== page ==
An expanded version of these remarks originally appeared in Nature Medicine.
What sets the Lasker Awards apart from other prestigious prizes, such as the Nobel Prize, is the Lasker's duality of recognition. Each year, one award — the Basic Award — honors fundamental discoveries that open new fields of biology, and a separate award — the Clinical Award — honors pioneering achievements that change the practice of clinical medicine.
Mary Lasker's establishment of two separate awards 60 years ago reflected her philosophy of medical research: major advances come from both the bench and the bedside. The first Lasker Awards, presented in 1946, got off to an auspicious start, setting a high standard for creativity and excellence that has persisted to this day. The first Basic Award was given to Carl Cori for the discovery of the enzymes that interconvert glucose to glycogen to glucose. One year later he received the Nobel Prize in Physiology or Medicine together with his talented biochemist wife, Gerty Cori. Contemporary historians of science recognize Carl Cori as one of the giants of 20th century biochemistry. The Cori laboratory at Washington University in St. Louis became the Mecca for aspiring young biochemists and enzymologists in the 1940s and 1950s. Six of the scientists who trained with the Carl and Gerty Cori went on to win Nobel Prizes — Arthur Kornberg and Severo Ochoa (in 1959), Luis LeLoir (1970), Earl Sutherland (1971), Christian de Duve (1974), and Edwin Krebs (1992). Surprisingly, only two of these six Nobelists, Sutherland and Krebs, received Lasker Awards. Lasker Juries in the past were obviously not as prescient as those today!
Two Lasker Clinical Awards were given in 1946. Both have stood the test of time. One clinical award went for the discovery of the Rh factor responsible for hemolytic disease of the newborn and was given to Karl Landsteiner and Philip Levine of Rockefeller University and Alexander S. Weiner from the Office of Chief Medical Examiner here in New York City. The second clinical award was given for the treatment of syphilis with penicillin, a therapy pioneered by John Mahoney of the US Marine Hospital in Staten Island.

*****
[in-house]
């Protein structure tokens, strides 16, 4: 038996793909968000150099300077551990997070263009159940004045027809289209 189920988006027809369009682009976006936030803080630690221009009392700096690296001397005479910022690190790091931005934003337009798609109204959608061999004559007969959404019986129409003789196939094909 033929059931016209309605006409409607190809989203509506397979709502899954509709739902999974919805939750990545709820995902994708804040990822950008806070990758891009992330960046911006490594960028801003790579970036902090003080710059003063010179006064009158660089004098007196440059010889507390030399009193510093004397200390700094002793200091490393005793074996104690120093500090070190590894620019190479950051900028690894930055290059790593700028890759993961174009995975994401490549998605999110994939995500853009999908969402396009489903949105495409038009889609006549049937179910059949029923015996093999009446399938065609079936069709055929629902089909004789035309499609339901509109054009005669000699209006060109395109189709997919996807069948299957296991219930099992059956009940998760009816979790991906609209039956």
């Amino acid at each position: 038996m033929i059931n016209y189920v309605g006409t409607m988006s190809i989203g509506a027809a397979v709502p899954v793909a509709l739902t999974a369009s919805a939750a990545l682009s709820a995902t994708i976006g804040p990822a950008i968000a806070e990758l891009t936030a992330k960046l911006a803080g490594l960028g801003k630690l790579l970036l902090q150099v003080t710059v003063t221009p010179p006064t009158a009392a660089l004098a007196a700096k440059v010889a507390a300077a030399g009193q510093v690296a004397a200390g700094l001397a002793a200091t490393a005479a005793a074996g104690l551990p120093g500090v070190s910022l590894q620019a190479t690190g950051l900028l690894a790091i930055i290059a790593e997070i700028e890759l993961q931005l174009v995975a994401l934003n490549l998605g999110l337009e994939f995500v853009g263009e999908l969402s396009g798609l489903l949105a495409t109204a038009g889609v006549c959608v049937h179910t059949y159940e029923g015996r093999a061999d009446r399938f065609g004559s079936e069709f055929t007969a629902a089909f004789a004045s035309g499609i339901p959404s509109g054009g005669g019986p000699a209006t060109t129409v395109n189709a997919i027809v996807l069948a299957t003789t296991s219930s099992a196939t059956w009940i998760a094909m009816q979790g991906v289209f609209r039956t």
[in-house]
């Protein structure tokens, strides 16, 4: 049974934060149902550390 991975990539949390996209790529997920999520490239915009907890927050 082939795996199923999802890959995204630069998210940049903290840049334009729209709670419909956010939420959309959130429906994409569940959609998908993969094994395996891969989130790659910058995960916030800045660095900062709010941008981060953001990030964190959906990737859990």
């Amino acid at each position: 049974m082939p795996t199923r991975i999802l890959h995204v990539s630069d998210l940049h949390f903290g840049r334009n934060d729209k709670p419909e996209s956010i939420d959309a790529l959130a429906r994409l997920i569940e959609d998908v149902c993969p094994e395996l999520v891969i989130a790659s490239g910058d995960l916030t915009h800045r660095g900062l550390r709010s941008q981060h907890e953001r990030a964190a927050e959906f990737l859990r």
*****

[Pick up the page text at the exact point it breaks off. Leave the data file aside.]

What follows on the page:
Since 1946, 131 individuals have received Lasker Basic Awards and 123 have received Lasker Clinical Awards. As a part of their award, each Lasker winner receives a statuette of the famous ancient Greek sculpture Winged Victory on which is inscribed the citation for the research that led to the award. A close look at these citations over the last 60 years provides an unmatched and rich source of historical material that chronicles the progress and advances in biomedical research.
The 60th anniversary of the Lasker Awards provides a timely context to comment on the Winged Victory sculpture. The original Winged Victory of Samothrace was created by the Greeks in the period between 190–180 BC and is considered one of the Louvre's three greatest masterpieces, together with Leonardo da Vinci's Mona Lisa and the Venus de Milo sculpture. Winged Victory, which is eight feet tall, portrays the Greek Goddess of Victory standing on the prow of a ship with her wings spread and her clinging garments rippling in the wind as she descends from the sky to celebrate the naval triumph of the fleet. In creating the Lasker Awards, Mary Lasker conceived and designed the Winged Victory statuette, which is one foot tall, to symbolize a body of creative biomedical research that produces "victory over disability, disease, and death."
Winged Victory was discovered in 1863 on the Aegean island of Samothrace by an amateur French archeologist in a mutilated and shattered state consisting of more than 200 fragments of marble. Within one year after being unearthed, the fragments were shipped to the Louvre, where they were reassembled over a 20-year period. The original fragments did not include the wings and the ship pedestal, which were discovered in later excavations. The head and the arms have never been found. The right hand was found in 1950.
The first restoration of Winged Victory was completed in three years, and the sculpture was first displayed in 1866, without wings and without the ship pedestal. Because of its fragmented condition, it was originally placed in a crowded, poorly lit back room of the Louvre where it stood "buried" among many more imposing statues. Once the wings and ship pedestal were restored, the curators of the Louvre decided that Winged Victory should be moved to a more prominent site so that its monumentality could be appreciated by the viewing public.
In 1883, Winged Victory was installed under a sky-lit cupola on the upper landing of the museum's Grand Stairway, which at that time was the sole entrance into the Louvre. This new placement ensured that Winged Victory would be seen by every visitor to the Louvre. But, despite this new premier location, Winged Victory was not centered directly under the cupola, and it shared the spotlight with other classical sculptures that lined the stairwell of the Grand Stairway. It was also surrounded by decorative images on the walls and ceiling of the upper landing.